This is a guest post by Dr. Peter J. Meyers (“Dr. Pete”). He is a cognitivist psychologist, marketer, recent dad, and accidental entrepreneur. He wrestles with procrastination and writes about his victories and bruises at 30GO30.
I’m a big believer in the power of momentum, but lately I’ve been struggling with something. It’s easy to appreciate momentum once you start to feel the impact and have had a few successes, but what do you do when you’re at rock bottom – whether it’s creatively, in your career, etc? I have some friends struggling to get started, and so I’m writing this post both for them and as a reminder to myself.
Get Something (Anything) Started.
It may sound simplistic, but the most important first step is to take a first step, even if it’s the wrong one. One of the very few things I’m absolutely sure of about life is this: you ultimately have two options:
(1) Do something.
(2) Do nothing.
If you do something, you might fail. If you do nothing, you will fail. Actually, worse yet, you’ll never even have the chance to benefit from the lessons of failure.
Try to Take a Rational View.
If you’re having trouble taking that leap of faith, then try to look at it rationally. Fifteen years ago, I was in a good chunk of debt. I was coming out of my PhD program with credit card debts and student loans, I owned basically nothing, and I took a fairly risky bet on a $30K/year job at a start-up (and by “start-up” I mean one guy and a bunch of cardboard boxes in an abandoned warehouse). Looking at my debt versus what I could scrape aside each month to pay it off, the situation seemed hopeless.
Eventually, though, I ran the numbers. Even at just $50/month, there was real hope, if I took along-term view. So, I got started with the credit cards. Eventually, I paid off one, so I rolled that payment into the next one. With each debt that got paid off, I built real momentum. Finally, when it came time to tackle the big student loan, I was paying more than double the required amount every month. Just a few years later, I was in the clear and putting money away. Not every path in life is a numbers game, but too often we let negative emotion win out. If you can divide your goal into steps and start to see the impact of reaching those steps, one by one, it’s a lot easier to get started.
Don’t Second-guess Yourself.
When you’re really feeling down, any tiny obstacle causes you to correct your course. The problem is that you often end up not giving good ideas a chance to work. The classic example for me is exercise. I love to come up with new exercise plans, but 2 weeks in, as soon as I have a bad morning or things get tough, I start adjusting. It MUST be the plan that’s wrong. Of course, that usually leads to a total abandonment of any plan and weeks of self-recrimination.So, once you’ve come up with a plan, give it a certain amount of time – at least 30 days. It can be scary, because every day you’ll think “What if this is the wrong plan?” The simple fact of the matter is that, if you give up too soon, you’ll never know. Better to commit and find out – if you really put the time in, and then realize it’s the wrong direction, you’ll probably have a much better sense of what new course would be better. If you give up at the slightest hint of trouble, you’ll just randomly end up on the next road that comes along.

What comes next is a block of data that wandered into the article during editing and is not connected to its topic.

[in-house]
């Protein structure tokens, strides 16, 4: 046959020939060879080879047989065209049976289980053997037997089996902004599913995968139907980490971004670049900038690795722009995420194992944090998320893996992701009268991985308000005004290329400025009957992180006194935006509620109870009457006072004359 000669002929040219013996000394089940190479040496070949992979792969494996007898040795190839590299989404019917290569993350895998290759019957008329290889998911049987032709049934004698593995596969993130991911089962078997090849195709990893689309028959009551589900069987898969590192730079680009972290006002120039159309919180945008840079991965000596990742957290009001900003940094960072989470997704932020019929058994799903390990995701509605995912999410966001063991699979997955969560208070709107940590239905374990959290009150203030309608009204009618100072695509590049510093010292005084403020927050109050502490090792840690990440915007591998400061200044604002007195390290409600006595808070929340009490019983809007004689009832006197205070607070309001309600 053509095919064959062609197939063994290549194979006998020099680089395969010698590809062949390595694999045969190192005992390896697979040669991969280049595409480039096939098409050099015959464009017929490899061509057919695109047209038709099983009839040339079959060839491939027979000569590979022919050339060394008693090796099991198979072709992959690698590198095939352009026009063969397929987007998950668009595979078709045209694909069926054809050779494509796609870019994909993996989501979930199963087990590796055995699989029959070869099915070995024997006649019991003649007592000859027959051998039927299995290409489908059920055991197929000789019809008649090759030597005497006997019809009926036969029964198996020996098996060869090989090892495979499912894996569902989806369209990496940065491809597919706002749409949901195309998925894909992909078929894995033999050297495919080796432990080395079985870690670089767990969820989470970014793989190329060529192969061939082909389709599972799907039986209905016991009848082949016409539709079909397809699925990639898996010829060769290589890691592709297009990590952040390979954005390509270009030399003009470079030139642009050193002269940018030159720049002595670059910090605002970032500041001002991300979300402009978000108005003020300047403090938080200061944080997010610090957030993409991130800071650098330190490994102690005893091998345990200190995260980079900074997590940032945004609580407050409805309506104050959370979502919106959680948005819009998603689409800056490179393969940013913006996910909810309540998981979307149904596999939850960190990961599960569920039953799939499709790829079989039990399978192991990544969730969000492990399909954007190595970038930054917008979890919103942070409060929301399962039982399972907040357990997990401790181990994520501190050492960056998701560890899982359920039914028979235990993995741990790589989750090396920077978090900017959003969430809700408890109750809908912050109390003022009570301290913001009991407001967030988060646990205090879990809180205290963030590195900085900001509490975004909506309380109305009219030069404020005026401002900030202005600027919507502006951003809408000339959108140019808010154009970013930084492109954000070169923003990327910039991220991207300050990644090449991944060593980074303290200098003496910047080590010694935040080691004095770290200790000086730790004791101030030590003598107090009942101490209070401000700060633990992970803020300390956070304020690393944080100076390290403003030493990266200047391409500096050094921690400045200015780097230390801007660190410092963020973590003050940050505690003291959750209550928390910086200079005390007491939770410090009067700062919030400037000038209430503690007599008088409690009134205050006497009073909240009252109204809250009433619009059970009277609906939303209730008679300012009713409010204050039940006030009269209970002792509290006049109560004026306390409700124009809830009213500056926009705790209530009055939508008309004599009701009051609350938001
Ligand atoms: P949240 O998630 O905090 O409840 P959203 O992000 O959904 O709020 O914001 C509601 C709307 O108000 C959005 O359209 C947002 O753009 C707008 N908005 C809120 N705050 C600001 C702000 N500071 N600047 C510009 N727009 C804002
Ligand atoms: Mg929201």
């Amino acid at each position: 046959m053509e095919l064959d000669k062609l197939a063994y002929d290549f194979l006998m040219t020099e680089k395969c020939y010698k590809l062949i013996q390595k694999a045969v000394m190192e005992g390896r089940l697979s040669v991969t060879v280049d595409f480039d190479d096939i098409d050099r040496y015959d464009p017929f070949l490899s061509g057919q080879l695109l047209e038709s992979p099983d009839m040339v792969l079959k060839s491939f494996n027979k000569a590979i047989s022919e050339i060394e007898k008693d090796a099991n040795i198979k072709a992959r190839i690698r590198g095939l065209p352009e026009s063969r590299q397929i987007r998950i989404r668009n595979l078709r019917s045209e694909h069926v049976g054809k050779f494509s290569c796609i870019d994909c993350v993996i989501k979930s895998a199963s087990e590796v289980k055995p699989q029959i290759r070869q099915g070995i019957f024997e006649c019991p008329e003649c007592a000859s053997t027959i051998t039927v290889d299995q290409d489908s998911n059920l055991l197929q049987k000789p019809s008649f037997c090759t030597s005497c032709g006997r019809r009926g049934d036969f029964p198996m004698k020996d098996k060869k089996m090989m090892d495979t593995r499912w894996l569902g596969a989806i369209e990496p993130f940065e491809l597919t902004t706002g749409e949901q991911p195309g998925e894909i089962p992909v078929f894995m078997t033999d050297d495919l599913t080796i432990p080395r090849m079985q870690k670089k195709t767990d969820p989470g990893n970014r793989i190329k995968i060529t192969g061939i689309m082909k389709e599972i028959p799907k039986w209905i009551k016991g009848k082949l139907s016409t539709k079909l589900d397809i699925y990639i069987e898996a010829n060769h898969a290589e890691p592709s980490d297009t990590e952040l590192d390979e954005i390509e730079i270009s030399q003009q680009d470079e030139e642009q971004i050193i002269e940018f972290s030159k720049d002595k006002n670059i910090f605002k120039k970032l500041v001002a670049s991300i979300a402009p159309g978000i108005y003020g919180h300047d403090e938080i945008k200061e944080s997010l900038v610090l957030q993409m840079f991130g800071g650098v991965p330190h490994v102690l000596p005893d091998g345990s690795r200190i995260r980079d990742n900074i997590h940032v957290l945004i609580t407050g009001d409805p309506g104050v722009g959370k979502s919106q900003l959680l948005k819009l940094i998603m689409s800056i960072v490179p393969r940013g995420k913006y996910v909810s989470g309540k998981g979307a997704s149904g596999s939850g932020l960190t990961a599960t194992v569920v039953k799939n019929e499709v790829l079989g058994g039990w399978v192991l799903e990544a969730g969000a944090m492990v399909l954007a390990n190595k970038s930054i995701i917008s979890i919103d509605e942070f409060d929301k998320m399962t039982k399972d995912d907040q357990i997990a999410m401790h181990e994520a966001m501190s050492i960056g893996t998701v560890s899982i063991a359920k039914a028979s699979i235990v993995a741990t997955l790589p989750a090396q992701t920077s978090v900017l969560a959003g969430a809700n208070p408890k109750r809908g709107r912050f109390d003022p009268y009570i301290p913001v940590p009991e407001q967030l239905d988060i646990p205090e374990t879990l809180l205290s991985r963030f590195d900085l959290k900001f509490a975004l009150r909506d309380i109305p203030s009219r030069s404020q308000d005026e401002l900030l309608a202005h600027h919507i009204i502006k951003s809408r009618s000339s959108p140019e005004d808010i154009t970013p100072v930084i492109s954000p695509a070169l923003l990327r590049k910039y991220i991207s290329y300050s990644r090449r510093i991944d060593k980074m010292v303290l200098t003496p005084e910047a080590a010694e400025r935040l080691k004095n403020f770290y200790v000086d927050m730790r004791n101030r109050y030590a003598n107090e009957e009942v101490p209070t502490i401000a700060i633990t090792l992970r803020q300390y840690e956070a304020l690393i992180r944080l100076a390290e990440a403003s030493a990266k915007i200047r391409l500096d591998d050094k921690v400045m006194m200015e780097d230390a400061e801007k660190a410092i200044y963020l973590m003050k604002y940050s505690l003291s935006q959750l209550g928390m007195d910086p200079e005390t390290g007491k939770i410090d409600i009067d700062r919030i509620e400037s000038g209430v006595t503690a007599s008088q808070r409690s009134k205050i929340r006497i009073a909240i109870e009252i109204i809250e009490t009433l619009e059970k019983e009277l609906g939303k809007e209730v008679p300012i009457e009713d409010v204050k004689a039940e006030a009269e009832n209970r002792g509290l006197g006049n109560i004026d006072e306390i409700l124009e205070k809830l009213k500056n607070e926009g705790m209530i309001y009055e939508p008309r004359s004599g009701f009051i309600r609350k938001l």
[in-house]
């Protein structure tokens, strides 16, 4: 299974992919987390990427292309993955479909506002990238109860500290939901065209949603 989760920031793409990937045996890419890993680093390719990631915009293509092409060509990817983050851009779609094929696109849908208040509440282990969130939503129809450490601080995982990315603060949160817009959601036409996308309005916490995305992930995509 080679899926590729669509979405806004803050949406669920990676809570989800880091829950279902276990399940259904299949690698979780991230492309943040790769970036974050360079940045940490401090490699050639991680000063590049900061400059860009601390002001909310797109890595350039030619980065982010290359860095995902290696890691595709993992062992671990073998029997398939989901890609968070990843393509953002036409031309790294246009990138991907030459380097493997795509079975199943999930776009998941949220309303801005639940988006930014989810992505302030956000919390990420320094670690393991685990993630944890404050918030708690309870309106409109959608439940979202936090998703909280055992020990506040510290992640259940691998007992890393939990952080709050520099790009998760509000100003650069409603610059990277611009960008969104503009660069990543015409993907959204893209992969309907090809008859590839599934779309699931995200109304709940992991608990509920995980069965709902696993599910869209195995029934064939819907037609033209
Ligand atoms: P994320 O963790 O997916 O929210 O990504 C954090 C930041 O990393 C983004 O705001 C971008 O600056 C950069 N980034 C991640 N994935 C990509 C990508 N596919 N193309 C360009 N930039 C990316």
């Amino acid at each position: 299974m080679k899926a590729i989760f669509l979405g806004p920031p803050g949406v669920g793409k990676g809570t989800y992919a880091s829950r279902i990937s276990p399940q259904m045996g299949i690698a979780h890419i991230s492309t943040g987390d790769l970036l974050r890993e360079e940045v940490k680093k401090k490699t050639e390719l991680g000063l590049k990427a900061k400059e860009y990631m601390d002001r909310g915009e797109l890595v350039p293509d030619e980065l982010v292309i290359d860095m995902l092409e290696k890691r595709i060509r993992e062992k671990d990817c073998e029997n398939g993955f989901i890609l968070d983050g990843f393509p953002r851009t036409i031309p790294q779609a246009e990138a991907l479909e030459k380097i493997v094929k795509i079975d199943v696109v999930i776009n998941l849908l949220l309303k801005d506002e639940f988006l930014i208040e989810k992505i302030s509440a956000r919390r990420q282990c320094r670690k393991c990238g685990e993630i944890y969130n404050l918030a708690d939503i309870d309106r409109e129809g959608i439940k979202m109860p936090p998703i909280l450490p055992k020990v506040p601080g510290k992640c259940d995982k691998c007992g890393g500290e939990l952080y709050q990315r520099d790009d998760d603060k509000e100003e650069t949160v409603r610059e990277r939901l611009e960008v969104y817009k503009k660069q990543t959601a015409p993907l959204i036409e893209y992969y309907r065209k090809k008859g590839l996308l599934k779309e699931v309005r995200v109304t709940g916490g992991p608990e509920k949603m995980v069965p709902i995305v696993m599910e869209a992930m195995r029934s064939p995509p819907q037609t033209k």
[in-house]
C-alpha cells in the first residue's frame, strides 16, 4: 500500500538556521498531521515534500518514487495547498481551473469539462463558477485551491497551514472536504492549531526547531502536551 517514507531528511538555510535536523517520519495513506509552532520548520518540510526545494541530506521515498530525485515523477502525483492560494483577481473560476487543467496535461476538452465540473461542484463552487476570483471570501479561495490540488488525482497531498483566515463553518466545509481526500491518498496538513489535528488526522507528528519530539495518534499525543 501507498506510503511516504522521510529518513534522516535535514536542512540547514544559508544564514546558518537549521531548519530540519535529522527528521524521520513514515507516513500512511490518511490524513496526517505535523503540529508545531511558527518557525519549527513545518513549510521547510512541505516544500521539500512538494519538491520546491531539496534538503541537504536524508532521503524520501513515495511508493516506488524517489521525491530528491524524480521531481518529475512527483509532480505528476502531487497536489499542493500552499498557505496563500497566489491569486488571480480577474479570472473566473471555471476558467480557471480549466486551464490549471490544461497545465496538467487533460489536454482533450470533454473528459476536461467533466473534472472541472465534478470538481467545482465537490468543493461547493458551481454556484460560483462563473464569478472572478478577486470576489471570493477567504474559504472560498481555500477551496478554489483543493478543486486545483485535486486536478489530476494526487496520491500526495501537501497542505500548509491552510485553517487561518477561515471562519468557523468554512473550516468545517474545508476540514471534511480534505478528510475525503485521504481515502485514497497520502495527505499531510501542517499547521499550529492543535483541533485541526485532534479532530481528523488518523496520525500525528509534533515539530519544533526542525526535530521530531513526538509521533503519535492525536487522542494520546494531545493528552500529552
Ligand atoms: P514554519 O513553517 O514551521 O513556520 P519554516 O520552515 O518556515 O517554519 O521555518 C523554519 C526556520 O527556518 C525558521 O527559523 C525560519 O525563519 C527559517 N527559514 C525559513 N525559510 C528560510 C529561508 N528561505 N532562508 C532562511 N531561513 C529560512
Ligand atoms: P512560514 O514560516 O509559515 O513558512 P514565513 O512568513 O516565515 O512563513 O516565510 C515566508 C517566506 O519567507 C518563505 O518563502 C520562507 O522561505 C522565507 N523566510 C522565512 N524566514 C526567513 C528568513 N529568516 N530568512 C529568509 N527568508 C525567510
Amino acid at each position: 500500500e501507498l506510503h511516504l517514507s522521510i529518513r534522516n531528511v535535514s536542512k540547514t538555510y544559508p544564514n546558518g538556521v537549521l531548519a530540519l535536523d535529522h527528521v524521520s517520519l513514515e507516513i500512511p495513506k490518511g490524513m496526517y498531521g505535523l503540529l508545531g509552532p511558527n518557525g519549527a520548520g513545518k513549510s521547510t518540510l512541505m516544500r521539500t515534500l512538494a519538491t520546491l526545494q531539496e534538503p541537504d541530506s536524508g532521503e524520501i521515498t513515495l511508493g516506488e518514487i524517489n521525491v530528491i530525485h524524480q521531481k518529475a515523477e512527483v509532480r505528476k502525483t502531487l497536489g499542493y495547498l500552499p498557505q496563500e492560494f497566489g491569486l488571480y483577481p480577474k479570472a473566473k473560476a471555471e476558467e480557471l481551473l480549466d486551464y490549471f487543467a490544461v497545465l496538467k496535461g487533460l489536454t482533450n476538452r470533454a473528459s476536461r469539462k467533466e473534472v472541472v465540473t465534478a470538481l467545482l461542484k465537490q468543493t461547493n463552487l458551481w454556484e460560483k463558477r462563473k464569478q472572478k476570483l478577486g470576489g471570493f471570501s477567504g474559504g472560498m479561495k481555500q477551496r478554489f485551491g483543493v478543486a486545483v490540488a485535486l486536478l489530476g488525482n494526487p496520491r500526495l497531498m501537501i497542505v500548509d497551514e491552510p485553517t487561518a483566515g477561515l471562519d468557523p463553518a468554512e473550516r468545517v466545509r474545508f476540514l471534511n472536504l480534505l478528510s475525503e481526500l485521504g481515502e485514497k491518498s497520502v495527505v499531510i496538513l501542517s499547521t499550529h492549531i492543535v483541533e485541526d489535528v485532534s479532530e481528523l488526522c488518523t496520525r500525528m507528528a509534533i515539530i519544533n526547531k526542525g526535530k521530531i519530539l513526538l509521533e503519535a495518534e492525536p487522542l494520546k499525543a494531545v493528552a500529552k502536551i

Count The Small Victories.
There is no momentum without success, but success is often a trick of perception. One of the biggest stumbling blocks to momentum is only seeing the ultimate end-game and treating life as pass/fail. Unless you start looking at the steps in between and can recognize that you’ve made progress, momentum is impossible.
Unfortunately, when you’re down on yourself and the world, seeing anything you do as a “progress” (especially the little things) is challenging at best. Again, I think you have to remove the emotion – in this case, by deciding what counts as success in advance. Break your ultimate goal down into achievable pieces. If you’re job-hunting, maybe you stop and reward yourself for sending out 25 applications, then 50, then for your 1st interview, etc. You can’t control the final outcome, but you can control what you do, and you can recognize your success when you achieve those tasks. Once you start to see the victories, momentum has a real chance.
Plan on The Setbacks.
Finally, you have to face the unpleasant truth – setbacks will happen. Momentum isn’t a perpetual upward spiral. It’s an accumulation of just enough of the positive to keep you from sliding back to the bottom. So, recognize the potential setbacks and plan on them. It’s a little depressing at first, but if you avoid thinking about the obstacles, they’ll still be there waiting, and they’ll completely knock the wind out of you. If you look ahead a bit and see them coming, you might just stand a chance.
So, get out there, and get moving. If you put yourself in motion, momentum isn’t far behind.
Image by dustinj